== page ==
Libya proof-of-consultation tour continues

BAI - Libya map with target and fighter planes
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When White House press secretary Jay Carney came to the briefing room Thursday and read a long list of White House "consultations" with Congress on Libya, he left little doubt that Republican claims that the President had failed to consult with them had hit a nerve.

The proof-of-consultation tour continued today with a Presidential briefing for 21 Democrats and Republicans from both Houses. Some were present in the Situation Room, but with Congress in recess this week, others called in from locations around the country -- and around the globe.

The White House says the President and his national security team gave an update on "accomplishments to date" including efforts toward transitioning to NATO control. The President then "answered multiple questions from the members of Congress."

Soon after the hour-long briefing concluded the "read-outs" started rolling in. Not surprisingly, Democrats, including Senator Carl Levin of the Armed Services Committee, were singing from the White House hymnal:

"He clearly answered the questions about the mission and planned schedule for the handoff of the principal responsibility for population protection to NATO and Arab countries."

House Democratic Leader Nancy Pelosi pushed back against Republicans on the "failure to consult" controversy:

"Members of Congress will receive a classified briefing from the Administration on these transition plans and our future role when Congress reconvenes next week."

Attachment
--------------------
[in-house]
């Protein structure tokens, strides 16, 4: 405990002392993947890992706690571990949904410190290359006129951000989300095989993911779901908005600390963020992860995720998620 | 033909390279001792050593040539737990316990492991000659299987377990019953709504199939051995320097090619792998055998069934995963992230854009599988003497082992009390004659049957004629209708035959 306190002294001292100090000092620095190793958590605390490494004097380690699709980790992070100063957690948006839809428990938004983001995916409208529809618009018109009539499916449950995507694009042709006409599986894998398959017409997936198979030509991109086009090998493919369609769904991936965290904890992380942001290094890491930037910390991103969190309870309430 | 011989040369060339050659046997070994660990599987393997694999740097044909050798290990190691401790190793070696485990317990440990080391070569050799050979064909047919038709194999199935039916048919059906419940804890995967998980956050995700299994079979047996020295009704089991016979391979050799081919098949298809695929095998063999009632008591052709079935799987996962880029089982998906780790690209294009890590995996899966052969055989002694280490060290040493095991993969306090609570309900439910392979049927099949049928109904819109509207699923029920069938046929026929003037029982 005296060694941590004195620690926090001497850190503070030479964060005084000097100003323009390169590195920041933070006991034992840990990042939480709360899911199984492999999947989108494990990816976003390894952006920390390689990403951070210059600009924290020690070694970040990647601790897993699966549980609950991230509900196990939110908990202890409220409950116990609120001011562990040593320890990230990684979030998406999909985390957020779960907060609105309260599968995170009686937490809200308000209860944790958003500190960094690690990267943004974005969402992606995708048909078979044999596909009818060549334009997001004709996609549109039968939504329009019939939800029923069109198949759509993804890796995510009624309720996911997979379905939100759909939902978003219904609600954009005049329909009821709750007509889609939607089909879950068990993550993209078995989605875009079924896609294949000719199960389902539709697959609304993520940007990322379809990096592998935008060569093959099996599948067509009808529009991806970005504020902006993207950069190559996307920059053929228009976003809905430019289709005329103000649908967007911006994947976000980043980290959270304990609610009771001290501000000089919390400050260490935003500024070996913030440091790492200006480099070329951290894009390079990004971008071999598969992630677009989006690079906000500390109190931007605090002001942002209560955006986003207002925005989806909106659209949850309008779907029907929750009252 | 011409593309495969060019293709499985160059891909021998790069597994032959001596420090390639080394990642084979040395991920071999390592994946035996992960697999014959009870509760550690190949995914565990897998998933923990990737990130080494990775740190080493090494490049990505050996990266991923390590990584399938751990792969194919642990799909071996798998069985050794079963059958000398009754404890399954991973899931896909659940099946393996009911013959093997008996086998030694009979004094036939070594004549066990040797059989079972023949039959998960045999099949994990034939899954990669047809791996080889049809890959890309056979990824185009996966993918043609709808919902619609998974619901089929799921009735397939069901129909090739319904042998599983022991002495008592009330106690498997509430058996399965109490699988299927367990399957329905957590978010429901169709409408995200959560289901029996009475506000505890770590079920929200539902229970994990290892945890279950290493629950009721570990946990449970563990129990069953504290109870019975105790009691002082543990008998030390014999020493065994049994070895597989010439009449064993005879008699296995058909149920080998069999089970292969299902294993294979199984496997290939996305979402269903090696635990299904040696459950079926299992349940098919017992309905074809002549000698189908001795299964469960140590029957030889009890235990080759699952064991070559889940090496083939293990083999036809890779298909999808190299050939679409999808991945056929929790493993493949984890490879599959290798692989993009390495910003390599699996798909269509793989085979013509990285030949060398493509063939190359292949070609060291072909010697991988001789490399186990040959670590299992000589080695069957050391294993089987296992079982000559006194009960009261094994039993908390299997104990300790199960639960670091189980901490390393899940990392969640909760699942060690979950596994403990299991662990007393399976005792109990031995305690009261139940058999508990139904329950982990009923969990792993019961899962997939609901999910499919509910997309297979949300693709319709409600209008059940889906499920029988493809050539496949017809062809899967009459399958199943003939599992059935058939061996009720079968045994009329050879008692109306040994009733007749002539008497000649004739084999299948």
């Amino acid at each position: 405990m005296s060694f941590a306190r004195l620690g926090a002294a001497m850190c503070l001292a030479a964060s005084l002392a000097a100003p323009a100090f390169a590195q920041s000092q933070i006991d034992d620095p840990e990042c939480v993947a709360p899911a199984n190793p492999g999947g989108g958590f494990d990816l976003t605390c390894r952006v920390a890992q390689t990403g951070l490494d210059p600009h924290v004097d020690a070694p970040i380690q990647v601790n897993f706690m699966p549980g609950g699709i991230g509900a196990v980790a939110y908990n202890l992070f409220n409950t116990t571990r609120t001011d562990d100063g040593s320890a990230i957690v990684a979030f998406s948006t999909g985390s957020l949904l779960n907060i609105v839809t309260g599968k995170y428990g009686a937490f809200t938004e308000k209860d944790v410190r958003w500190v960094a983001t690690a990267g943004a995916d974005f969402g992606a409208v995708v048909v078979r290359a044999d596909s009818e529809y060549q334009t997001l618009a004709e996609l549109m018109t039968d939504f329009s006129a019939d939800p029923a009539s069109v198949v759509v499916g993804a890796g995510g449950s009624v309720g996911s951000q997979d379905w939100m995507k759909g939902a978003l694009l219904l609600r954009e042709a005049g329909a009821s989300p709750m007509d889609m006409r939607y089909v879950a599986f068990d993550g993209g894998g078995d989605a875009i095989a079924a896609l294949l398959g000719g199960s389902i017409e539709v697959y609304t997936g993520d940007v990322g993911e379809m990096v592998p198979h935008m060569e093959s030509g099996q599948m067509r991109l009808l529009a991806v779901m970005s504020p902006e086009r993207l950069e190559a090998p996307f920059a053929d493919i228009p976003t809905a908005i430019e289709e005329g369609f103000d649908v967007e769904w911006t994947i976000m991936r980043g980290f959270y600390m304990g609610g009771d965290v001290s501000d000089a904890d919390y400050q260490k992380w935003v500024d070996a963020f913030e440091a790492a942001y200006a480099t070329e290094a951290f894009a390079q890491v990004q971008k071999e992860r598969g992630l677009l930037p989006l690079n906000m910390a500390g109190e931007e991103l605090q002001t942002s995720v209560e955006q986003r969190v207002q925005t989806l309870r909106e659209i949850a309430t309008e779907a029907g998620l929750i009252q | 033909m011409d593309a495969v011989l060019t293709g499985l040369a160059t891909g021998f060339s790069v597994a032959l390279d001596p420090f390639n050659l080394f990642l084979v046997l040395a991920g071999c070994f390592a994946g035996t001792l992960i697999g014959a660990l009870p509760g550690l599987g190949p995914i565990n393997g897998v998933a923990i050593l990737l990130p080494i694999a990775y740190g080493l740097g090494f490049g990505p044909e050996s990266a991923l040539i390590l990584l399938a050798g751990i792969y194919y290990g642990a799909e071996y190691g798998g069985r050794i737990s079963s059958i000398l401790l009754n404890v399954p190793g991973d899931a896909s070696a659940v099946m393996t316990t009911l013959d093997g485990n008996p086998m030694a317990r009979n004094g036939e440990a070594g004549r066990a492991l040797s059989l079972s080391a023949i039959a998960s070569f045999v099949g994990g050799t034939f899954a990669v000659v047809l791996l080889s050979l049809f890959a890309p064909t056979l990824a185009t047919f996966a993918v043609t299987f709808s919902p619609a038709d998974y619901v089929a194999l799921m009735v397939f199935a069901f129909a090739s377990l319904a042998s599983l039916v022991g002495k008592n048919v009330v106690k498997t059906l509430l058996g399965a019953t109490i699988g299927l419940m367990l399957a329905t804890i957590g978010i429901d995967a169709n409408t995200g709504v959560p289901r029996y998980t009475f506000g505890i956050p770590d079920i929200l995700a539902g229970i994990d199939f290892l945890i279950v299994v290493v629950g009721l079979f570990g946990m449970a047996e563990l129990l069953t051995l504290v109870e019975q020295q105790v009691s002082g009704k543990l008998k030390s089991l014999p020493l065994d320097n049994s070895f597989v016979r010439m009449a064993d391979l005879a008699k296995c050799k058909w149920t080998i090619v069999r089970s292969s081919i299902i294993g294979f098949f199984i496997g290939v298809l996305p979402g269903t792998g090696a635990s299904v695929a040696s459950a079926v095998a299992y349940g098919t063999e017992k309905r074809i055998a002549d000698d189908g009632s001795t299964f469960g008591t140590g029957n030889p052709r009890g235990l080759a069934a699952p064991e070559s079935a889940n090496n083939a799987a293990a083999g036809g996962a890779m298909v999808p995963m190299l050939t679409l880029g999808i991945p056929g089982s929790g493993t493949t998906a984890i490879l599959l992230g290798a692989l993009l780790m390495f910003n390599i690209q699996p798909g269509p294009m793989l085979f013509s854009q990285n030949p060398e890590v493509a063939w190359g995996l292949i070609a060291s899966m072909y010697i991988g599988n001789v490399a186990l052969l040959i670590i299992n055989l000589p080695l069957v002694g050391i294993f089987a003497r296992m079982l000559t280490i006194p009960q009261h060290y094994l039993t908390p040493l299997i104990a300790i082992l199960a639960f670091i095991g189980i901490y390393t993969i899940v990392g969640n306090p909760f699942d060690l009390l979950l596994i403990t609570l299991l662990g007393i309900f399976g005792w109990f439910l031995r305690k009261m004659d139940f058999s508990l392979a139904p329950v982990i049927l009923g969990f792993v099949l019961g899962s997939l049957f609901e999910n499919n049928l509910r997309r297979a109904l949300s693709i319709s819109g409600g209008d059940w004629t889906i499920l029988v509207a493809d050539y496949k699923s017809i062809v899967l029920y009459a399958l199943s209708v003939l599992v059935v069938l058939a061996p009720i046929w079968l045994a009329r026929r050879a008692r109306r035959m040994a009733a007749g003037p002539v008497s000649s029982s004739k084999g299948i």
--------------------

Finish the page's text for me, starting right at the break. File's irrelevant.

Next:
But it was, perhaps, a bit surprising that Republican responses weren't stronger. Senator John McCain, who's been a tough critic on Libya, politely prodded the President to take a tougher stance:

"Senator McCain supports the decision to intervene militarily in Libya, but he remains concerned that our actions at present may not be sufficient to avoid a stalemate and accomplish the US objective of forcing Qaddafi to leave power."

And while Speaker John Boehner sent a highly critical letter to the President earlier this week - in which he accused the President of going to war without a clearly defined mission - today he issued a "lite" version of that letter:

"The Speaker appreciated the update today, but still believes much more needs to be done by the administration to provide clarity, particularly to the American people, on the military objective in Libya, America's role, and how it is consistent with U.S. policy goals."

Could Republicans be giving new consideration to the old adage that politics stops at the water's edge?

Don't bet on it. They're more likely holding their fire - until after the President gives his national address on Libya on Monday night.

  • Chip Reid

    Chip Reid is CBS News' national correspondent.